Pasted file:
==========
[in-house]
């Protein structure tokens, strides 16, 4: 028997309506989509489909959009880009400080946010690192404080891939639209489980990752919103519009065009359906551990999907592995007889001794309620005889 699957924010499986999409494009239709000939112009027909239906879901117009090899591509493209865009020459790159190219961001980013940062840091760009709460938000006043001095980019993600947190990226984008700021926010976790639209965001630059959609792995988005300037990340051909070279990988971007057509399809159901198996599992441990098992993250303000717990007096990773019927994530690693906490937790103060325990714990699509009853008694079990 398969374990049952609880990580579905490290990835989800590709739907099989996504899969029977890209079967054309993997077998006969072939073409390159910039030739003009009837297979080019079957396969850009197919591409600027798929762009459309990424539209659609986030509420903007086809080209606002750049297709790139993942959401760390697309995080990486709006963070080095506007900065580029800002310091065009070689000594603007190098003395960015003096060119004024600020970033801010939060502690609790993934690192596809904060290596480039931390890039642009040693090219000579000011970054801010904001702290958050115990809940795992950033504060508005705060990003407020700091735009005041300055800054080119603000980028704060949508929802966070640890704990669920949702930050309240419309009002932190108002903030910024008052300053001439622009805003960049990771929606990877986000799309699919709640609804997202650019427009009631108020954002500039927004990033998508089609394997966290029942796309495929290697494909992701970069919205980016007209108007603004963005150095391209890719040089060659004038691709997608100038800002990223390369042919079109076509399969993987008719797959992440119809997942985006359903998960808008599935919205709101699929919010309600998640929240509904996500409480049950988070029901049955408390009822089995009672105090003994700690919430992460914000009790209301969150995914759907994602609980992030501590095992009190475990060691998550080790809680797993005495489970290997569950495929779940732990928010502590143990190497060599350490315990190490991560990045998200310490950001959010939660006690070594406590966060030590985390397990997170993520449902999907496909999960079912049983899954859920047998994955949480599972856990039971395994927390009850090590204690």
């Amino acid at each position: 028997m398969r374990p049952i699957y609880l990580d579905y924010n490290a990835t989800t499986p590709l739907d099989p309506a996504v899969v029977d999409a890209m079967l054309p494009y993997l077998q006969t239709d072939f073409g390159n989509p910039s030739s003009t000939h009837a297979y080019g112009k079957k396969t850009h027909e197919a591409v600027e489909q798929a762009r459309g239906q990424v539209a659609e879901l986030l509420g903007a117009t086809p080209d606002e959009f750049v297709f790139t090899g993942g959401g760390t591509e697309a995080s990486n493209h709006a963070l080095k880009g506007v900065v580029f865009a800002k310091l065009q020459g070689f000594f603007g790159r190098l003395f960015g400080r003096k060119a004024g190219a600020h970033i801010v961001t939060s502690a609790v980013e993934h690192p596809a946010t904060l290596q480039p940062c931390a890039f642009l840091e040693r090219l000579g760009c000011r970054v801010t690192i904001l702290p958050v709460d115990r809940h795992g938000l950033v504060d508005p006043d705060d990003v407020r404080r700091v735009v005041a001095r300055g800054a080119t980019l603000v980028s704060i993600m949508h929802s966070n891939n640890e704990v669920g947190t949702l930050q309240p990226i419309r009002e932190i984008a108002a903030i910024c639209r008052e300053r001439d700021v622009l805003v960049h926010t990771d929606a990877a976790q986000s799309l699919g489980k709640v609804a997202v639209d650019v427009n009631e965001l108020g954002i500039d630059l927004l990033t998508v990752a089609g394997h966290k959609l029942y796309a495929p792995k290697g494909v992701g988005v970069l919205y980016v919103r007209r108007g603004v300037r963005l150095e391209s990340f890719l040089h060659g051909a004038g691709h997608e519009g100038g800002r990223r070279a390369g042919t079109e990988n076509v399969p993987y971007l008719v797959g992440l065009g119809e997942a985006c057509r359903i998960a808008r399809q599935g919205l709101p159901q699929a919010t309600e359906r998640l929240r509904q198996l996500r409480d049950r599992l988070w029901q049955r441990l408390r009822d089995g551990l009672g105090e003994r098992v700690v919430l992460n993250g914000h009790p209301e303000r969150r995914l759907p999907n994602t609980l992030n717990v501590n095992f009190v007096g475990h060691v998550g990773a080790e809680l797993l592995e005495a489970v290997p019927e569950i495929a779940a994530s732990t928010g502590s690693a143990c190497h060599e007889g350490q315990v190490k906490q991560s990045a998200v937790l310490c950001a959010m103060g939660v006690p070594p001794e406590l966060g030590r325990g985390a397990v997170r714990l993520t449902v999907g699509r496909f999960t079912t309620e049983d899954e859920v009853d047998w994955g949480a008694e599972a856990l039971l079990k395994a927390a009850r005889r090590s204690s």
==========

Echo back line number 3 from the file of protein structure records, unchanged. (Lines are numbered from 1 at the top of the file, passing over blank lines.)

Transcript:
């Amino acid at each position: 028997m398969r374990p049952i699957y609880l990580d579905y924010n490290a990835t989800t499986p590709l739907d099989p309506a996504v899969v029977d999409a890209m079967l054309p494009y993997l077998q006969t239709d072939f073409g390159n989509p910039s030739s003009t000939h009837a297979y080019g112009k079957k396969t850009h027909e197919a591409v600027e489909q798929a762009r459309g239906q990424v539209a659609e879901l986030l509420g903007a117009t086809p080209d606002e959009f750049v297709f790139t090899g993942g959401g760390t591509e697309a995080s990486n493209h709006a963070l080095k880009g506007v900065v580029f865009a800002k310091l065009q020459g070689f000594f603007g790159r190098l003395f960015g400080r003096k060119a004024g190219a600020h970033i801010v961001t939060s502690a609790v980013e993934h690192p596809a946010t904060l290596q480039p940062c931390a890039f642009l840091e040693r090219l000579g760009c000011r970054v801010t690192i904001l702290p958050v709460d115990r809940h795992g938000l950033v504060d508005p006043d705060d990003v407020r404080r700091v735009v005041a001095r300055g800054a080119t980019l603000v980028s704060i993600m949508h929802s966070n891939n640890e704990v669920g947190t949702l930050q309240p990226i419309r009002e932190i984008a108002a903030i910024c639209r008052e300053r001439d700021v622009l805003v960049h926010t990771d929606a990877a976790q986000s799309l699919g489980k709640v609804a997202v639209d650019v427009n009631e965001l108020g954002i500039d630059l927004l990033t998508v990752a089609g394997h966290k959609l029942y796309a495929p792995k290697g494909v992701g988005v970069l919205y980016v919103r007209r108007g603004v300037r963005l150095e391209s990340f890719l040089h060659g051909a004038g691709h997608e519009g100038g800002r990223r070279a390369g042919t079109e990988n076509v399969p993987y971007l008719v797959g992440l065009g119809e997942a985006c057509r359903i998960a808008r399809q599935g919205l709101p159901q699929a919010t309600e359906r998640l929240r509904q198996l996500r409480d049950r599992l988070w029901q049955r441990l408390r009822d089995g551990l009672g105090e003994r098992v700690v919430l992460n993250g914000h009790p209301e303000r969150r995914l759907p999907n994602t609980l992030n717990v501590n095992f009190v007096g475990h060691v998550g990773a080790e809680l797993l592995e005495a489970v290997p019927e569950i495929a779940a994530s732990t928010g502590s690693a143990c190497h060599e007889g350490q315990v190490k906490q991560s990045a998200v937790l310490c950001a959010m103060g939660v006690p070594p001794e406590l966060g030590r325990g985390a397990v997170r714990l993520t449902v999907g699509r496909f999960t079912t309620e049983d899954e859920v009853d047998w994955g949480a008694e599972a856990l039971l079990k395994a927390a009850r005889r090590s204690s």